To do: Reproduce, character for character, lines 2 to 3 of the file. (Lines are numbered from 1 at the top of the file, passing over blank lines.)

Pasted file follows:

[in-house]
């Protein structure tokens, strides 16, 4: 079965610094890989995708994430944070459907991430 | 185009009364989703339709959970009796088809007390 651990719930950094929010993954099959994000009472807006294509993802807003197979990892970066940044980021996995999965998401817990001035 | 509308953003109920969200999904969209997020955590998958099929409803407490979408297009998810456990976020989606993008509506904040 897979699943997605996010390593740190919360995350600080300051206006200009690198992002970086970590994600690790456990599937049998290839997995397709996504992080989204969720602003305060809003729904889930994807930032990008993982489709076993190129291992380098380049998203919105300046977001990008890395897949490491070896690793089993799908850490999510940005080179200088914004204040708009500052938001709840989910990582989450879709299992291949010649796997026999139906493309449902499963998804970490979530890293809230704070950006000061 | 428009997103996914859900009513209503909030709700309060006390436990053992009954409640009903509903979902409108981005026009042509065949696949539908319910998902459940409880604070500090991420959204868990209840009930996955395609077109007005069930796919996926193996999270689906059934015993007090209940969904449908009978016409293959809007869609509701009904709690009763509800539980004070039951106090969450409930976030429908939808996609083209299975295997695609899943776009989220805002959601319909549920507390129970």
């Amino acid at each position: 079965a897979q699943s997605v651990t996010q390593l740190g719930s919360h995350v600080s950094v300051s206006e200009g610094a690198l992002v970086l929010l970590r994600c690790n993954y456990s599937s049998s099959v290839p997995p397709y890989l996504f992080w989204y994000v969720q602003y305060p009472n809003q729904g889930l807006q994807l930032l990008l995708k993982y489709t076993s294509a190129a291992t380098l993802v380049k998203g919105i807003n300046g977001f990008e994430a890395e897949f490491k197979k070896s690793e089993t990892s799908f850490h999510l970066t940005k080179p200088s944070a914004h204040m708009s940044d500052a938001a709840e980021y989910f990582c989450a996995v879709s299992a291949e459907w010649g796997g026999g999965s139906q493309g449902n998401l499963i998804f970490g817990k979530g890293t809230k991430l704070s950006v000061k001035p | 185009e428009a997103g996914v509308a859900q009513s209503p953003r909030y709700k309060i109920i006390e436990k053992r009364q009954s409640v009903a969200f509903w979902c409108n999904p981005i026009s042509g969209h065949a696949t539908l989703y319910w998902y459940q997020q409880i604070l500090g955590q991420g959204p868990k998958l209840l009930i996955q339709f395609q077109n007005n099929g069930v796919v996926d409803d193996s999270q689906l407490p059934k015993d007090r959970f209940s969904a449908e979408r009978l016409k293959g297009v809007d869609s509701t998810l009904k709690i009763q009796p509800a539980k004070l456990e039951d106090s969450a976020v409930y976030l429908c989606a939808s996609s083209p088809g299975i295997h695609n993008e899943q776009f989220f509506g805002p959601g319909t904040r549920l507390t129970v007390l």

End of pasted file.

């Protein structure tokens, strides 16, 4: 079965610094890989995708994430944070459907991430 | 185009009364989703339709959970009796088809007390 651990719930950094929010993954099959994000009472807006294509993802807003197979990892970066940044980021996995999965998401817990001035 | 509308953003109920969200999904969209997020955590998958099929409803407490979408297009998810456990976020989606993008509506904040 897979699943997605996010390593740190919360995350600080300051206006200009690198992002970086970590994600690790456990599937049998290839997995397709996504992080989204969720602003305060809003729904889930994807930032990008993982489709076993190129291992380098380049998203919105300046977001990008890395897949490491070896690793089993799908850490999510940005080179200088914004204040708009500052938001709840989910990582989450879709299992291949010649796997026999139906493309449902499963998804970490979530890293809230704070950006000061 | 428009997103996914859900009513209503909030709700309060006390436990053992009954409640009903509903979902409108981005026009042509065949696949539908319910998902459940409880604070500090991420959204868990209840009930996955395609077109007005069930796919996926193996999270689906059934015993007090209940969904449908009978016409293959809007869609509701009904709690009763509800539980004070039951106090969450409930976030429908939808996609083209299975295997695609899943776009989220805002959601319909549920507390129970």
């Amino acid at each position: 079965a897979q699943s997605v651990t996010q390593l740190g719930s919360h995350v600080s950094v300051s206006e200009g610094a690198l992002v970086l929010l970590r994600c690790n993954y456990s599937s049998s099959v290839p997995p397709y890989l996504f992080w989204y994000v969720q602003y305060p009472n809003q729904g889930l807006q994807l930032l990008l995708k993982y489709t076993s294509a190129a291992t380098l993802v380049k998203g919105i807003n300046g977001f990008e994430a890395e897949f490491k197979k070896s690793e089993t990892s799908f850490h999510l970066t940005k080179p200088s944070a914004h204040m708009s940044d500052a938001a709840e980021y989910f990582c989450a996995v879709s299992a291949e459907w010649g796997g026999g999965s139906q493309g449902n998401l499963i998804f970490g817990k979530g890293t809230k991430l704070s950006v000061k001035p | 185009e428009a997103g996914v509308a859900q009513s209503p953003r909030y709700k309060i109920i006390e436990k053992r009364q009954s409640v009903a969200f509903w979902c409108n999904p981005i026009s042509g969209h065949a696949t539908l989703y319910w998902y459940q997020q409880i604070l500090g955590q991420g959204p868990k998958l209840l009930i996955q339709f395609q077109n007005n099929g069930v796919v996926d409803d193996s999270q689906l407490p059934k015993d007090r959970f209940s969904a449908e979408r009978l016409k293959g297009v809007d869609s509701t998810l009904k709690i009763q009796p509800a539980k004070l456990e039951d106090s969450a976020v409930y976030l429908c989606a939808s996609s083209p088809g299975i295997h695609n993008e899943q776009f989220f509506g805002p959601g319909t904040r549920l507390t129970v007390l």